HONIARA, Solomon Islands: Australia rushed peacekeepers to the Solomon Islands yesterday hoping to quell riots that threatened to topple the Pacific nation’s government and left its capital ablaze. After a second day of violent protests that saw widespread rioting, looting and several buildings set alight, Australian Prime Minister Scott Morrison authorized the snap deployment of a 100-strong police and military force.
Meanwhile, Solomon Islands Prime Minister Manasseh Sogavare rejected calls to step down yesterday, despite admitting widespread rioting and protests against his rule had brought the Pacific nation “to its knees”. “If I am removed as Prime Minister, it will be on the floor of Parliament,” a defiant Sogavare said in a late-night address, calling on protesters who have rampaged through the capital Honiara for two days to return to their homes.
Thousands of protesters in the capital Honiara have defied a government lockdown order and taken to the streets to demand the removal of Prime Minister Manasseh Sogavare. The tensions have been sparked by pandemic-fuelled economic frustrations and a long-running rivalry between residents of the country’s most populous island Malaita and the Guadalcanal-based central government. Yesterday several buildings around Honiara’s Chinatown district were set alight, including commercial properties and a bank branch.
The Chinese government expressed “grave concern” that Chinese-owned businesses appeared to be the target of several of the attacks. Foreign ministry spokesman Zhao Lijian called on the Solomon Islands government “to take all necessary measures to protect the safety of Chinese citizens and organizations”. Chinese-owned businesses are a frequent target for violence across Melanesia.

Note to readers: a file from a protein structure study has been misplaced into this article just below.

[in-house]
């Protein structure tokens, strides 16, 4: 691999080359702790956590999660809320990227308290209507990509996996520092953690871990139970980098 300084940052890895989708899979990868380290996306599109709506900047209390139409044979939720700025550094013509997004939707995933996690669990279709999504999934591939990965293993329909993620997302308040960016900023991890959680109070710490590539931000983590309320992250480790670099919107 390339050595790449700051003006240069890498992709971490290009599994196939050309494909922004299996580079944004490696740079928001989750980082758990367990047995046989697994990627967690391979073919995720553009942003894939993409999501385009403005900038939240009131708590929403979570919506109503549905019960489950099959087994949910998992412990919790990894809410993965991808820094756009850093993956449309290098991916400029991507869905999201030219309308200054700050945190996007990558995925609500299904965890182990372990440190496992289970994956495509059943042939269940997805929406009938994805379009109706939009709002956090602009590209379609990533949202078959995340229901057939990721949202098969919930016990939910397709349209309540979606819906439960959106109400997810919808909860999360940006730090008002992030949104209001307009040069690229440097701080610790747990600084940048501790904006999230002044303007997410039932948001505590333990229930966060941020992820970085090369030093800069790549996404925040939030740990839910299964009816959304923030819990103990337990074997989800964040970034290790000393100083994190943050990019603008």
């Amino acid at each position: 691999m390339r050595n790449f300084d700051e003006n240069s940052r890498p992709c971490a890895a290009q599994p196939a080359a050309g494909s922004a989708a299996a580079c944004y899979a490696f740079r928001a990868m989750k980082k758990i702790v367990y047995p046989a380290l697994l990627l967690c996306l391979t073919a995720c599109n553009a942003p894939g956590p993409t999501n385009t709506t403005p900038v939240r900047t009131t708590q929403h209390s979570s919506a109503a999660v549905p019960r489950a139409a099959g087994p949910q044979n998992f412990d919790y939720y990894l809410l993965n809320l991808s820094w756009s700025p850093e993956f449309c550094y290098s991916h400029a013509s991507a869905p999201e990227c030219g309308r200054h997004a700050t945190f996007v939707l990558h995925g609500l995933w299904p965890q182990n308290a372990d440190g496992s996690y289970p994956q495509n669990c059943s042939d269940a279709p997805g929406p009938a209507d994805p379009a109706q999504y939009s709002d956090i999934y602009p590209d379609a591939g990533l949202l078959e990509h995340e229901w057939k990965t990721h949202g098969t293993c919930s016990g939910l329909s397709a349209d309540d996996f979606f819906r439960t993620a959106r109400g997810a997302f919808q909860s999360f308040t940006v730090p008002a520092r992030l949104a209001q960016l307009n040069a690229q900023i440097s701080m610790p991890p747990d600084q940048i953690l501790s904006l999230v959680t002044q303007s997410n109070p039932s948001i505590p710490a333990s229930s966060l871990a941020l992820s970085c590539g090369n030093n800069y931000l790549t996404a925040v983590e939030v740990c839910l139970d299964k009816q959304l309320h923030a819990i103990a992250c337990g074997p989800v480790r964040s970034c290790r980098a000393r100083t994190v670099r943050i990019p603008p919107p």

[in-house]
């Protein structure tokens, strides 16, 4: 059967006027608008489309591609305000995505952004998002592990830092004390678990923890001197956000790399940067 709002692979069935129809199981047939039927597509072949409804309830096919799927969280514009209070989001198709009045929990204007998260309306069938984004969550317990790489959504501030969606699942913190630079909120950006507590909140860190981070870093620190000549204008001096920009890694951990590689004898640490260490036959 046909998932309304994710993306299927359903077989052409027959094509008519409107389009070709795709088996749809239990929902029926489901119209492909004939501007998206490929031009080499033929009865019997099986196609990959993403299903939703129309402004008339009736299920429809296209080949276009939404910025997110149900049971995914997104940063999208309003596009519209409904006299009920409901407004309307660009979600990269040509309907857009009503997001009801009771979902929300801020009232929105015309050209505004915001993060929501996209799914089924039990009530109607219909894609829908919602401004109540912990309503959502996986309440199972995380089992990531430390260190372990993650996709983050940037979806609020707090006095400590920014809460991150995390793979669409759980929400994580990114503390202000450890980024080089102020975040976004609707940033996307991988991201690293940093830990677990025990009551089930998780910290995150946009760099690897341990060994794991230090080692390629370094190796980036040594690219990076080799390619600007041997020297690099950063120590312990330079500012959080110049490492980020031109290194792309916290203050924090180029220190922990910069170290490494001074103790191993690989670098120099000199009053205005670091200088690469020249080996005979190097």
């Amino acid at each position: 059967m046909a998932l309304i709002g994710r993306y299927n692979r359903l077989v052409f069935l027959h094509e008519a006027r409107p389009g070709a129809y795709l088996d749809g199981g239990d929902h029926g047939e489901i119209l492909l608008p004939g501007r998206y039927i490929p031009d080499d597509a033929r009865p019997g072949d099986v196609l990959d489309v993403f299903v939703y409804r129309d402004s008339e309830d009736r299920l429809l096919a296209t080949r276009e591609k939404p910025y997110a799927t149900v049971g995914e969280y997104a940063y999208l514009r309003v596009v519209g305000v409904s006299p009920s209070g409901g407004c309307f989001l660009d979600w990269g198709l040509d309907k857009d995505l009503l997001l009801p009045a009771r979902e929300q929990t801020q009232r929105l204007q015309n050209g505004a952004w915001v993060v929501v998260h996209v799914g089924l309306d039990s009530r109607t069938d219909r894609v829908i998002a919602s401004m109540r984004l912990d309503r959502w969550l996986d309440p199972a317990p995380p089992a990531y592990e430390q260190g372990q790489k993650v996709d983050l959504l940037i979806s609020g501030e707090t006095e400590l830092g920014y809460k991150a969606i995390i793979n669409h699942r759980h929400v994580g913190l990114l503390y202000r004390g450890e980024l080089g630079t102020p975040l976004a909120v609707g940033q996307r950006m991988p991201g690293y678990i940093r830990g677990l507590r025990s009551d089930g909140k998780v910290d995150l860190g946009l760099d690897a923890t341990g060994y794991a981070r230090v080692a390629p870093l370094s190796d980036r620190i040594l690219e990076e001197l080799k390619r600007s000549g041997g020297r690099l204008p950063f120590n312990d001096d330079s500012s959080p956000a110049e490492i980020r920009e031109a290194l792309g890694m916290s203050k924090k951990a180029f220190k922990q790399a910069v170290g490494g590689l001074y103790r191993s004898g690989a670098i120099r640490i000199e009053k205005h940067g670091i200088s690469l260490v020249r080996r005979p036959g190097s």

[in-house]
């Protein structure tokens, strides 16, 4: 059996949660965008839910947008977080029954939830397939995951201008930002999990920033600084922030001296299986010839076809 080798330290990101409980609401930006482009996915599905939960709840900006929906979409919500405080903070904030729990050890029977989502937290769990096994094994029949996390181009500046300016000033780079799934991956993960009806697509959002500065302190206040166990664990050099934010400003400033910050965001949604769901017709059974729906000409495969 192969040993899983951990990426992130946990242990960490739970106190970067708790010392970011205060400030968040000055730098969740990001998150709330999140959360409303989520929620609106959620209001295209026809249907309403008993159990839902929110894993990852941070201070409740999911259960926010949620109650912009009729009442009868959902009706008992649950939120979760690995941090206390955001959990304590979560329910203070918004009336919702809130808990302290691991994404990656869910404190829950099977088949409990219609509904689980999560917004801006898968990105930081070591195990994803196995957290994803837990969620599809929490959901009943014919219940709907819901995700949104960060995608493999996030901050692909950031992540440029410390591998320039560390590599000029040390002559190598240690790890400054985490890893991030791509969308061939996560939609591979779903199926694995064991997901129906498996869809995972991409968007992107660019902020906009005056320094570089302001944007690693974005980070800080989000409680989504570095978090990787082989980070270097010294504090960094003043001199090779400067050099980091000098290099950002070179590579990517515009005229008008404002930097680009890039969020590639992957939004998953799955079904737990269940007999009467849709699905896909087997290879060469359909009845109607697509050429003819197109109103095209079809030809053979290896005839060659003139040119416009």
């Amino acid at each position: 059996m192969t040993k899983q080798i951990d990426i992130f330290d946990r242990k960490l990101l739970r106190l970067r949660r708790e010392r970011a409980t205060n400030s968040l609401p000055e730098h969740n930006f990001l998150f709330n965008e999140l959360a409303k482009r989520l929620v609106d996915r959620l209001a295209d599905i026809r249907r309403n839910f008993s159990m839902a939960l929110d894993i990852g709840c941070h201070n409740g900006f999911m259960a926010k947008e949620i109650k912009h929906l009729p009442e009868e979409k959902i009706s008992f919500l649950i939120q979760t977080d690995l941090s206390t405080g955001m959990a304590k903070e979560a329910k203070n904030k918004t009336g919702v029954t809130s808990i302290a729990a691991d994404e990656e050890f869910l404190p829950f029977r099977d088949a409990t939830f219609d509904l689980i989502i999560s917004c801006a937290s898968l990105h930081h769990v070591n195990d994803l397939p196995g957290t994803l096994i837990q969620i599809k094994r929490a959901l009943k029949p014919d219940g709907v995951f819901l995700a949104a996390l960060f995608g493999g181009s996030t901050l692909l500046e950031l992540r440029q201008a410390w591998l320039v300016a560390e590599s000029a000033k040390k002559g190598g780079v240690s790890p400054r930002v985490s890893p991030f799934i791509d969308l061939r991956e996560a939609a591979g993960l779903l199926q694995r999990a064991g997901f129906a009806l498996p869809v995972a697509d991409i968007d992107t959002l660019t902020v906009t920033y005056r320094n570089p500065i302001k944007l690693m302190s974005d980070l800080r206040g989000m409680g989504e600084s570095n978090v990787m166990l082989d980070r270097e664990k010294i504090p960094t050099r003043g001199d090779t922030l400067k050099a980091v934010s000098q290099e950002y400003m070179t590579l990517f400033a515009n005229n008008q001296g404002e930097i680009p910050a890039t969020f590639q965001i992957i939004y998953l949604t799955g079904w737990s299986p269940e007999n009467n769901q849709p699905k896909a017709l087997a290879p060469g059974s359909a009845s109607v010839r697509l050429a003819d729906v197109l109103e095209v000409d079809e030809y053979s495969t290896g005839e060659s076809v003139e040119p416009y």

The unrest began on Wednesday when demonstrators attempted to storm parliament to depose Sogavare and ransacked local police stations, making clear the Royal Solomon Islands Police Force was overwhelmed. “There’s mobs moving around, it’s very tense,” one resident told AFP, asking not to be named. Sogavare had initially insisted his government was in total control, that the “country is safe” and that rioters would “face the full brunt of the law”.
But within hours blazes raged across Honiara, plumes of thick black smoke billowed high above the city and Sogavare had asked Australia to send in troops. Morrison said the Australian deployment was immediate and expected to last “a matter of weeks”, unlike Canberra’s last peacekeeping mission to the Solomons, which ran from 2003 to 2017 and cost about US$2.2 billion. “It is not the Australian government’s intention in any way to intervene in the internal affairs of the Solomon Islands, that is for them to resolve,” he said. “Our purpose here is to provide stability and security.”
The Solomon Islands has struggled repeatedly with ethnic tensions and political violence since gaining independence from Britain in 1978. In the late 1990s Guadalcanal militants launched attacks on settlers, particularly targeting those from Malaita, and for five years unrest brought the country to its knees. The so-called Tensions only eased with the deployment of an Australian-led peacekeeping mission-named the Regional Assistance Mission to the Solomon Islands.
But Malaita residents continue to complain that their island is neglected by the central government. Since 2019 the feud has been turbocharged by a row over Sogavare’s decision to abruptly break diplomatic relations with Taiwan and recognize Beijing. Malaita authorities opposed the move and defiantly maintained contact with the Taiwan authorities. As a result the province continues to receive outsized aid from Taipei and Washington. The province’s premier Daniel Suidani has accused Sogavare of being in Beijing’s pocket, alleging he had “elevated the interest of foreigners above those of Solomon Islanders”.
“People are not blind to this and do not want to be cheated anymore,” he said.
Experts say geopolitics is now fuelling the crisis. “Political competition doesn’t trigger a riot in Honiara,” said Mihai Sora, an expert on the Pacific at Australia’s Lowy Institute. “But the actions of these great powers-while they curry favor with individual political actors-has a destabilizing effect on what is already a fragile and vulnerable country.”
“Then of course the contemporary context is one of extended economic hardship due to COVID restrictions, a COVID state of emergency,” he said. “The health and economic impacts of COVID have only added to the pressures that any developing country was facing before the pandemic hit.” – AFP